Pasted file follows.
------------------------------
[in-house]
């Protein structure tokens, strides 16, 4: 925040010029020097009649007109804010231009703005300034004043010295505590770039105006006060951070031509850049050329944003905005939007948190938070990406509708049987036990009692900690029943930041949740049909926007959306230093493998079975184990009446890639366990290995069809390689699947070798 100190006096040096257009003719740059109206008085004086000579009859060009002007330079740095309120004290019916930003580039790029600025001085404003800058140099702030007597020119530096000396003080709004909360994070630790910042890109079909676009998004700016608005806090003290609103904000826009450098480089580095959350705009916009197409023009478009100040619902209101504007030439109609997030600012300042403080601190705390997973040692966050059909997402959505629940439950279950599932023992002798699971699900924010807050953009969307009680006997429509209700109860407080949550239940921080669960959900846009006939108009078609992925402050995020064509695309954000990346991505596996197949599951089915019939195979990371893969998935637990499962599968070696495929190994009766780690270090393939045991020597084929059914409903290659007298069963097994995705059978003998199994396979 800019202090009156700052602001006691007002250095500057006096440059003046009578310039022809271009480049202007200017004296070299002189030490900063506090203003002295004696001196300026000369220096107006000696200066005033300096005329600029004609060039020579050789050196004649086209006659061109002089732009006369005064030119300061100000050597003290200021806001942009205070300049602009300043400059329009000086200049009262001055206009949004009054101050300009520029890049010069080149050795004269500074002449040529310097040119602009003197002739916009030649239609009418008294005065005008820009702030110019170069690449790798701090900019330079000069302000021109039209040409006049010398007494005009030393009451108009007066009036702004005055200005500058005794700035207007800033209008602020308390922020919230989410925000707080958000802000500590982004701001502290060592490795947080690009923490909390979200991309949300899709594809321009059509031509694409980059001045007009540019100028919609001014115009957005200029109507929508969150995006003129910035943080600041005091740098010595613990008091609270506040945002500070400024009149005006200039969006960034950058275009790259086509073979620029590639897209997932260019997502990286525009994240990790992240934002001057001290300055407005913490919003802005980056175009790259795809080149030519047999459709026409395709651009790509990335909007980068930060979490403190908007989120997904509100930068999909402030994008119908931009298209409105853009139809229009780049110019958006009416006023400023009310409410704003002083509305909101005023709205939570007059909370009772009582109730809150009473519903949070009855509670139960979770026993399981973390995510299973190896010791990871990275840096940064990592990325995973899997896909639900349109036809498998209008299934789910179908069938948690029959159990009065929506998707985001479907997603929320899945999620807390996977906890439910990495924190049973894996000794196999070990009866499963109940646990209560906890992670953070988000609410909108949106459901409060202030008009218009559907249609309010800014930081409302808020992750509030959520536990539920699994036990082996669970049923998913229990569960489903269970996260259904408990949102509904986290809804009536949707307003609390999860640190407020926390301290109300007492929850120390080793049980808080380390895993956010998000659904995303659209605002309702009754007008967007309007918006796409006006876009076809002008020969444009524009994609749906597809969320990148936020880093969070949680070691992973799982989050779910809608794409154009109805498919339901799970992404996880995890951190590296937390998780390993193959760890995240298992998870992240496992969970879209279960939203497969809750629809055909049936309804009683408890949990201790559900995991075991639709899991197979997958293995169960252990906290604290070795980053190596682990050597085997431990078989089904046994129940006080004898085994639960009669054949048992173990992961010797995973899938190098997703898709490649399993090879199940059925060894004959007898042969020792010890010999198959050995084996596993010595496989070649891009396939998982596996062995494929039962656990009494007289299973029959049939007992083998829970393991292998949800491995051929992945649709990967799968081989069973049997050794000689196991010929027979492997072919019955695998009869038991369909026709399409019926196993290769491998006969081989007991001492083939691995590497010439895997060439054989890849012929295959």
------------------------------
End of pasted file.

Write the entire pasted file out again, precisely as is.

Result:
[in-house]
């Protein structure tokens, strides 16, 4: 925040010029020097009649007109804010231009703005300034004043010295505590770039105006006060951070031509850049050329944003905005939007948190938070990406509708049987036990009692900690029943930041949740049909926007959306230093493998079975184990009446890639366990290995069809390689699947070798 100190006096040096257009003719740059109206008085004086000579009859060009002007330079740095309120004290019916930003580039790029600025001085404003800058140099702030007597020119530096000396003080709004909360994070630790910042890109079909676009998004700016608005806090003290609103904000826009450098480089580095959350705009916009197409023009478009100040619902209101504007030439109609997030600012300042403080601190705390997973040692966050059909997402959505629940439950279950599932023992002798699971699900924010807050953009969307009680006997429509209700109860407080949550239940921080669960959900846009006939108009078609992925402050995020064509695309954000990346991505596996197949599951089915019939195979990371893969998935637990499962599968070696495929190994009766780690270090393939045991020597084929059914409903290659007298069963097994995705059978003998199994396979 800019202090009156700052602001006691007002250095500057006096440059003046009578310039022809271009480049202007200017004296070299002189030490900063506090203003002295004696001196300026000369220096107006000696200066005033300096005329600029004609060039020579050789050196004649086209006659061109002089732009006369005064030119300061100000050597003290200021806001942009205070300049602009300043400059329009000086200049009262001055206009949004009054101050300009520029890049010069080149050795004269500074002449040529310097040119602009003197002739916009030649239609009418008294005065005008820009702030110019170069690449790798701090900019330079000069302000021109039209040409006049010398007494005009030393009451108009007066009036702004005055200005500058005794700035207007800033209008602020308390922020919230989410925000707080958000802000500590982004701001502290060592490795947080690009923490909390979200991309949300899709594809321009059509031509694409980059001045007009540019100028919609001014115009957005200029109507929508969150995006003129910035943080600041005091740098010595613990008091609270506040945002500070400024009149005006200039969006960034950058275009790259086509073979620029590639897209997932260019997502990286525009994240990790992240934002001057001290300055407005913490919003802005980056175009790259795809080149030519047999459709026409395709651009790509990335909007980068930060979490403190908007989120997904509100930068999909402030994008119908931009298209409105853009139809229009780049110019958006009416006023400023009310409410704003002083509305909101005023709205939570007059909370009772009582109730809150009473519903949070009855509670139960979770026993399981973390995510299973190896010791990871990275840096940064990592990325995973899997896909639900349109036809498998209008299934789910179908069938948690029959159990009065929506998707985001479907997603929320899945999620807390996977906890439910990495924190049973894996000794196999070990009866499963109940646990209560906890992670953070988000609410909108949106459901409060202030008009218009559907249609309010800014930081409302808020992750509030959520536990539920699994036990082996669970049923998913229990569960489903269970996260259904408990949102509904986290809804009536949707307003609390999860640190407020926390301290109300007492929850120390080793049980808080380390895993956010998000659904995303659209605002309702009754007008967007309007918006796409006006876009076809002008020969444009524009994609749906597809969320990148936020880093969070949680070691992973799982989050779910809608794409154009109805498919339901799970992404996880995890951190590296937390998780390993193959760890995240298992998870992240496992969970879209279960939203497969809750629809055909049936309804009683408890949990201790559900995991075991639709899991197979997958293995169960252990906290604290070795980053190596682990050597085997431990078989089904046994129940006080004898085994639960009669054949048992173990992961010797995973899938190098997703898709490649399993090879199940059925060894004959007898042969020792010890010999198959050995084996596993010595496989070649891009396939998982596996062995494929039962656990009494007289299973029959049939007992083998829970393991292998949800491995051929992945649709990967799968081989069973049997050794000689196991010929027979492997072919019955695998009869038991369909026709399409019926196993290769491998006969081989007991001492083939691995590497010439895997060439054989890849012929295959």